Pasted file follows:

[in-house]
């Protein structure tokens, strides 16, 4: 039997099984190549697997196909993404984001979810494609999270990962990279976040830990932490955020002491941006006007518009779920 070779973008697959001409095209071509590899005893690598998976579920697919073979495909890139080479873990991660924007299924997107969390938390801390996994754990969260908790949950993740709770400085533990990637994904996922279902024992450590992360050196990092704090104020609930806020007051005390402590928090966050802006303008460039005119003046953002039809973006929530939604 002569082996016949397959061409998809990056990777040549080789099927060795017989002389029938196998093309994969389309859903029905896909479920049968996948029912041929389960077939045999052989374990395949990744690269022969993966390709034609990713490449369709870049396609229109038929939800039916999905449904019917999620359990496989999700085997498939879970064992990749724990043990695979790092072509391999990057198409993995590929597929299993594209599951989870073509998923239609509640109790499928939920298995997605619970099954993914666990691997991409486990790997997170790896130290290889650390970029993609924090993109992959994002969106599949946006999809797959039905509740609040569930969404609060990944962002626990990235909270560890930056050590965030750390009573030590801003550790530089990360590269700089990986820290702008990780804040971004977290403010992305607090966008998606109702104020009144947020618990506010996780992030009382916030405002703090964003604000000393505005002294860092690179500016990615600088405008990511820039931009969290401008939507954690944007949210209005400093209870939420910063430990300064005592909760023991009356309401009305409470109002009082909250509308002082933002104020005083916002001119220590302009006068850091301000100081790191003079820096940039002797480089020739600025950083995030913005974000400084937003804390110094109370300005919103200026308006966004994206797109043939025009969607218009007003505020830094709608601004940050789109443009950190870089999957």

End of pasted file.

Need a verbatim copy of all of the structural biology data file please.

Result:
[in-house]
């Protein structure tokens, strides 16, 4: 039997099984190549697997196909993404984001979810494609999270990962990279976040830990932490955020002491941006006007518009779920 070779973008697959001409095209071509590899005893690598998976579920697919073979495909890139080479873990991660924007299924997107969390938390801390996994754990969260908790949950993740709770400085533990990637994904996922279902024992450590992360050196990092704090104020609930806020007051005390402590928090966050802006303008460039005119003046953002039809973006929530939604 002569082996016949397959061409998809990056990777040549080789099927060795017989002389029938196998093309994969389309859903029905896909479920049968996948029912041929389960077939045999052989374990395949990744690269022969993966390709034609990713490449369709870049396609229109038929939800039916999905449904019917999620359990496989999700085997498939879970064992990749724990043990695979790092072509391999990057198409993995590929597929299993594209599951989870073509998923239609509640109790499928939920298995997605619970099954993914666990691997991409486990790997997170790896130290290889650390970029993609924090993109992959994002969106599949946006999809797959039905509740609040569930969404609060990944962002626990990235909270560890930056050590965030750390009573030590801003550790530089990360590269700089990986820290702008990780804040971004977290403010992305607090966008998606109702104020009144947020618990506010996780992030009382916030405002703090964003604000000393505005002294860092690179500016990615600088405008990511820039931009969290401008939507954690944007949210209005400093209870939420910063430990300064005592909760023991009356309401009305409470109002009082909250509308002082933002104020005083916002001119220590302009006068850091301000100081790191003079820096940039002797480089020739600025950083995030913005974000400084937003804390110094109370300005919103200026308006966004994206797109043939025009969607218009007003505020830094709608601004940050789109443009950190870089999957």